Antibody proteins are also known as immunoglobulins. They are found in the gamma globulin class of plasma proteins, as identified by a technique called electrophoresis in which different types of plasma proteins are separated by their movement in an electric field (fig. 15.9). The five distinct bands of proteins that appear are albumin, alpha-1 globulin, alpha-2 globulin, beta globulin, and gamma globulin.
The gamma globulin band is wide and diffuse because it represents a heterogeneous class of molecules. Since antibodies are specific in their actions, it follows that different types of antibodies should have different structures. An antibody against smallpox, for example, does not confer immunity to poliomyelitis and, therefore, must have a slightly different structure than an antibody against polio. Despite these differences, antibodies are structurally related and form only a few classes.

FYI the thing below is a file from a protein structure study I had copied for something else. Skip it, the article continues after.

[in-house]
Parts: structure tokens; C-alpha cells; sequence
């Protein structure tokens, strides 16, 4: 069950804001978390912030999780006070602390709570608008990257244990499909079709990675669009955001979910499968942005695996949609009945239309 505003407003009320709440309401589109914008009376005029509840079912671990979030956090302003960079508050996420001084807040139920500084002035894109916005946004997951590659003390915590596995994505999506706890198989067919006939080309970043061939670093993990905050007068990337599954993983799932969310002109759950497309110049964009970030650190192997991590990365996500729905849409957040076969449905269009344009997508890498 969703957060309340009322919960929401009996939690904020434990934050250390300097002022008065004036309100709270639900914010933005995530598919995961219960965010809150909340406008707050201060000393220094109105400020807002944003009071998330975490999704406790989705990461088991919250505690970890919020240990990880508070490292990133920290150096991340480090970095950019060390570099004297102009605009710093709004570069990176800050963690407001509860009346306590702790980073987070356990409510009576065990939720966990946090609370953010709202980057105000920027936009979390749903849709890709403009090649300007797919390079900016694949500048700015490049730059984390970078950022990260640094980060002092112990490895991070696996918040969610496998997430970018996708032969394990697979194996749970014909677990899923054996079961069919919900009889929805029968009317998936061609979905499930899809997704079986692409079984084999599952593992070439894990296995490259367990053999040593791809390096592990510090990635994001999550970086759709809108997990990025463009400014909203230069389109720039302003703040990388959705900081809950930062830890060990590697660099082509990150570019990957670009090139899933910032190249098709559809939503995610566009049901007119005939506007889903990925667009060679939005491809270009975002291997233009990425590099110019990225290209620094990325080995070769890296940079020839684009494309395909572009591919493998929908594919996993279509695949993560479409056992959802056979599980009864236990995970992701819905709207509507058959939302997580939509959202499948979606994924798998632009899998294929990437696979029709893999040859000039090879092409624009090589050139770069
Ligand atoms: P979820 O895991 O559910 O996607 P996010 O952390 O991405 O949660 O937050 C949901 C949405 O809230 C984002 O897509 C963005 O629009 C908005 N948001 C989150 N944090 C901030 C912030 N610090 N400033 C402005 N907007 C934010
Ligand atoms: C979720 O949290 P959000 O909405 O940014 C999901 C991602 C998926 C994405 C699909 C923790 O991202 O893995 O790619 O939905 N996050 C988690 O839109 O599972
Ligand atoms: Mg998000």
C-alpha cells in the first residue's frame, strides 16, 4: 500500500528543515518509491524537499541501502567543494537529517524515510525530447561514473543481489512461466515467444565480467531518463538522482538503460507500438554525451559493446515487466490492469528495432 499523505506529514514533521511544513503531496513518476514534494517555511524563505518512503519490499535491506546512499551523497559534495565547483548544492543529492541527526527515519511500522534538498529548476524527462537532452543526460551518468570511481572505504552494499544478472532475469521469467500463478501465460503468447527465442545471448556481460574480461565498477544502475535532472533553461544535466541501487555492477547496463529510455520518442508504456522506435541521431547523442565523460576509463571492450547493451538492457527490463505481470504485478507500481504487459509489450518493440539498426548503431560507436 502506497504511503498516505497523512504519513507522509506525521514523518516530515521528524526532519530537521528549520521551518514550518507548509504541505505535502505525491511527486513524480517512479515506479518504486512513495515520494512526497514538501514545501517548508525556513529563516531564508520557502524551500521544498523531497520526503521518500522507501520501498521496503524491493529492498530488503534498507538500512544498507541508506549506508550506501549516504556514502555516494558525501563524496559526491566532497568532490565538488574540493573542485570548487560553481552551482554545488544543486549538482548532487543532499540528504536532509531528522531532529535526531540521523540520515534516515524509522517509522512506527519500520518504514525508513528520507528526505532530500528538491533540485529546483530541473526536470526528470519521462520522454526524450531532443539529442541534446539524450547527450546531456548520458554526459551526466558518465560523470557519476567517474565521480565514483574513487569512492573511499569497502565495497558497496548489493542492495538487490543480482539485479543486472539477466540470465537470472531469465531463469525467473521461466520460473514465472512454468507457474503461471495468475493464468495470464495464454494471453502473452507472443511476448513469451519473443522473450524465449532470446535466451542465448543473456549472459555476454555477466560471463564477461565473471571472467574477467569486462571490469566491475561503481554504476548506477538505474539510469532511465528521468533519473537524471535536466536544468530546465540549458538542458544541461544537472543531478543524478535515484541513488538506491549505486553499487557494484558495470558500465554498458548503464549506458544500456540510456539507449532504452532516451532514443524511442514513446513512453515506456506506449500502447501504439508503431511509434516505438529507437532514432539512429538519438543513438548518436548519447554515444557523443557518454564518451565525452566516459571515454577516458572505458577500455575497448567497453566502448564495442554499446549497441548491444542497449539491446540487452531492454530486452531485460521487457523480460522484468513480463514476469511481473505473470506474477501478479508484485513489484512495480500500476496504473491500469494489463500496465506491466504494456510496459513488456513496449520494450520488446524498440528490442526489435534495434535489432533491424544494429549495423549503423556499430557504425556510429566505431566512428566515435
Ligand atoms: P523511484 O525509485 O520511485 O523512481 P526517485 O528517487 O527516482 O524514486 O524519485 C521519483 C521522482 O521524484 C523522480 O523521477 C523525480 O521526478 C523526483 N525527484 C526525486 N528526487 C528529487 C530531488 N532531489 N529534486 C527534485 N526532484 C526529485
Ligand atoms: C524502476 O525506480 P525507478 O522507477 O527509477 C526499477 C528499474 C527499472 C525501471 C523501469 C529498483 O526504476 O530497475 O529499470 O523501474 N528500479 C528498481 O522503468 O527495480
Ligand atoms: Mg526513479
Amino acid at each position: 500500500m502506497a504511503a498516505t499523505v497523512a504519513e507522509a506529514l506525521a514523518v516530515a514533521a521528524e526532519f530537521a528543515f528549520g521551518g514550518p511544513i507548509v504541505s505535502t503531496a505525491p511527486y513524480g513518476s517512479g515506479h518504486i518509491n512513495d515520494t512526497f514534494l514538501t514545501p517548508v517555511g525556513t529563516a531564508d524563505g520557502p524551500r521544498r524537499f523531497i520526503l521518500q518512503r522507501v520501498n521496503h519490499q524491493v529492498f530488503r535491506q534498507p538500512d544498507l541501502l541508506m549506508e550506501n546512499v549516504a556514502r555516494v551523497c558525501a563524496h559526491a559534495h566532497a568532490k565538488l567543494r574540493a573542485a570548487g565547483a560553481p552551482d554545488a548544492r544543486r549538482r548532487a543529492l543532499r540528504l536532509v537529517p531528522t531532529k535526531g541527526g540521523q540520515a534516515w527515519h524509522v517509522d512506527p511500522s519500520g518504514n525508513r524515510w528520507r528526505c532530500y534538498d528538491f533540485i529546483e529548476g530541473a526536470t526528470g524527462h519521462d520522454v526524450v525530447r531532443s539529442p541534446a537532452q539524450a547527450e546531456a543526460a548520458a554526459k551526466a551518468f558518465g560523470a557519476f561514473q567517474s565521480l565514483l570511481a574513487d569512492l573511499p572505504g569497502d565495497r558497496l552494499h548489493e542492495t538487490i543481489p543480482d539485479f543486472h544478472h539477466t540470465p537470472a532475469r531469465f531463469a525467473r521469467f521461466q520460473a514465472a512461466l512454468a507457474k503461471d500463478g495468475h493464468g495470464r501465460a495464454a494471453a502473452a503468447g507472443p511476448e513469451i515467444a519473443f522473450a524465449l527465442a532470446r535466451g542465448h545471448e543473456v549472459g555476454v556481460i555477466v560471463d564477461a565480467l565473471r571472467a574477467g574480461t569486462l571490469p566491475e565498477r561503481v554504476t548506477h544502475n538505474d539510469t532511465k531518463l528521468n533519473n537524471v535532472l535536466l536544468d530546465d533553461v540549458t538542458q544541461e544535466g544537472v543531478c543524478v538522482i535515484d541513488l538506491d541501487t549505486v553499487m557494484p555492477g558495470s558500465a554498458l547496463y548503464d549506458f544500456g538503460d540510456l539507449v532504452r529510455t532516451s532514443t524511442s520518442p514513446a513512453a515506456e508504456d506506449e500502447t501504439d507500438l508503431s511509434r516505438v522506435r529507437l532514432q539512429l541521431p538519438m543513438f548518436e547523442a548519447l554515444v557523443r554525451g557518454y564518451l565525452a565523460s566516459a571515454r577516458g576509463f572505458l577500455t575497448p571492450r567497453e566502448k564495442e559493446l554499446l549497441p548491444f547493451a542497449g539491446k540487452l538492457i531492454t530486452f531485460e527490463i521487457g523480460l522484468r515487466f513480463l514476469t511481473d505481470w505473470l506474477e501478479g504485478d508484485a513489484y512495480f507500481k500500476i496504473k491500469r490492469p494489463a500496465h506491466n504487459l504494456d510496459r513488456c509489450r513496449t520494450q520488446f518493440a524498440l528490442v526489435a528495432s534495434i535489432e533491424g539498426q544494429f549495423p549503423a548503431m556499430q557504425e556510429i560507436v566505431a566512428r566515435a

There are five immunoglobulin (abbreviated Ig) subclasses: IgG, IgA, IgM, IgD, and IgE. Most of the antibodies in serum are in the IgG subclass, whereas most of the antibodies in external secretions (saliva and milk) are IgA (table 15.6). Antibodies in the IgE subclass are involved in certain allergic reactions.
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